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OFFICIAL MAGAZINE OF THE NATIONAL ASSOCIATION OF REALTORS®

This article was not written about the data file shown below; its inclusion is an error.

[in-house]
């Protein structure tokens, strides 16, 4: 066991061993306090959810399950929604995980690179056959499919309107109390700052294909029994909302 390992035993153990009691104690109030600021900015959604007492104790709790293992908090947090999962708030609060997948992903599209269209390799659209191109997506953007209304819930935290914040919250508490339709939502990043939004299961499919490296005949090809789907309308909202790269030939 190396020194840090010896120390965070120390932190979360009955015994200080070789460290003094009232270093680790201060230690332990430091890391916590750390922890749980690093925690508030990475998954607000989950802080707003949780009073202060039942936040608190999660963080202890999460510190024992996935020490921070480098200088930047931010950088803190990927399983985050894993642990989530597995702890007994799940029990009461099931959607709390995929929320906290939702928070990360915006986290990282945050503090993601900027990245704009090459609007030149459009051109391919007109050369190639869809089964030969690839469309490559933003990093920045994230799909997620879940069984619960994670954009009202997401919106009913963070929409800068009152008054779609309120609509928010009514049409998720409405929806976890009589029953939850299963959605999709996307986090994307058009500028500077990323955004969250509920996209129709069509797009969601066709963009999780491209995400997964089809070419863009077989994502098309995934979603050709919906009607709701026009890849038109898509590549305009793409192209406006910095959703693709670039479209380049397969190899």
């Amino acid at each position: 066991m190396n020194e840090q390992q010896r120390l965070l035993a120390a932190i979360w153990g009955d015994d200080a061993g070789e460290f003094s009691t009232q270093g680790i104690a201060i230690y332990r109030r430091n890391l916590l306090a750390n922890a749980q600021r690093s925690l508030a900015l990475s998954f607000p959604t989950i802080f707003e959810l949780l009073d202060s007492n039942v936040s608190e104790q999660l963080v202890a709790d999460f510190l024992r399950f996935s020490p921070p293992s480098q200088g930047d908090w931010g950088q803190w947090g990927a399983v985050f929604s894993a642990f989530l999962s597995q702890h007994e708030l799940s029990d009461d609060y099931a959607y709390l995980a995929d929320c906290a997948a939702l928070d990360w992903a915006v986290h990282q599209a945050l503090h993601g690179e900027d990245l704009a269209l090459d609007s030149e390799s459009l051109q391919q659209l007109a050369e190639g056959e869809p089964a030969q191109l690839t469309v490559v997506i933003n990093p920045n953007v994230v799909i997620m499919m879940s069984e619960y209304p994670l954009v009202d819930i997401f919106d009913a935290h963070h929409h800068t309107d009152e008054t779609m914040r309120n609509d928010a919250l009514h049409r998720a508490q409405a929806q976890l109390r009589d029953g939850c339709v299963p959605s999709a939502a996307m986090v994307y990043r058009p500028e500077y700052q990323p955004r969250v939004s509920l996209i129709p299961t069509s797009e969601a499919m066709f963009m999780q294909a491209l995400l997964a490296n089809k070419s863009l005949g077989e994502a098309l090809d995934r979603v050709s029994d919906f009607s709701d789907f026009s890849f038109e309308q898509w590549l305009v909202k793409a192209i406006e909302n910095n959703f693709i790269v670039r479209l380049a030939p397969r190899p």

Daily Real Estate News  |   February 28, 2006  |   NAR: January Existing-Home Sales Ease Sales of existing homes were down in January while home prices continued to appreciate at double-digit rates, according to the NATIONAL ASSOCIATION OF REALTORSŪ. Total existing-home sales – including single-family, townhomes, condominiums and co-ops – declined 2.8 percent to a seasonally adjusted annual rate1 of 6.56 million units in January from an upwardly revised pace of 6.75 million in December. Sales were 5.2 percent below the 6.92 million-unit level in January 2005. David Lereah, NAR’s chief economist, said sales are tracking the trend in the association’s Pending Home Sales Index. “Our leading indicator, based on pending sales, has been trending down since hitting a record last August,” he said. “In the wake of interest rates peaking in November, I expect we are in a bit of a trough that may be followed by a modest rise and then a general plateau in the level of sales activity. Existing-home sales should stay below the record levels experienced over the last two years, but they’ll maintain a historically high pace.” According to Freddie Mac, the national average commitment rate for a 30-year, conventional, fixed-rate mortgage was 6.15 percent in January, down from 6.27 percent in December; the rate was 5.71 percent in January 2005. In November, the 6.33 percent fixed rate was the highest in over three years. The national median existing-home price2 for all housing types was $211,000 in January, up 11.6 percent from January 2005 when the median was $189,000. The median is a typical market price where half of the homes sold for more and half sold for less. NAR President Thomas M. Stevens from Vienna, Va., said home prices continue to show the long-term effects of tight supply. “Although housing inventory levels have been improving, it is far from being a buyer’s market in most of the country and we see the momentum of double-digit appreciation being sustained in home prices,” said Stevens, senior vice president of NRT Inc. “Even when home sales slow, they still supply solid returns. The longer you own, the bigger the gain.” Total housing inventory levels rose 2.4 percent at the end of January to 2.91 million existing homes available for sale, which represents a 5.3-month supply at the current sales pace. Single-family home sales dipped 1.5 percent to a seasonally adjusted annual rate of 5.77 million in January from an upwardly revised 5.86 million in December, and were 4.8 percent lower than the 6.06 million-unit pace in January 2005. The median existing single-family home price was $210,500 in January, up 13.1 percent from a year earlier. Source: NAR

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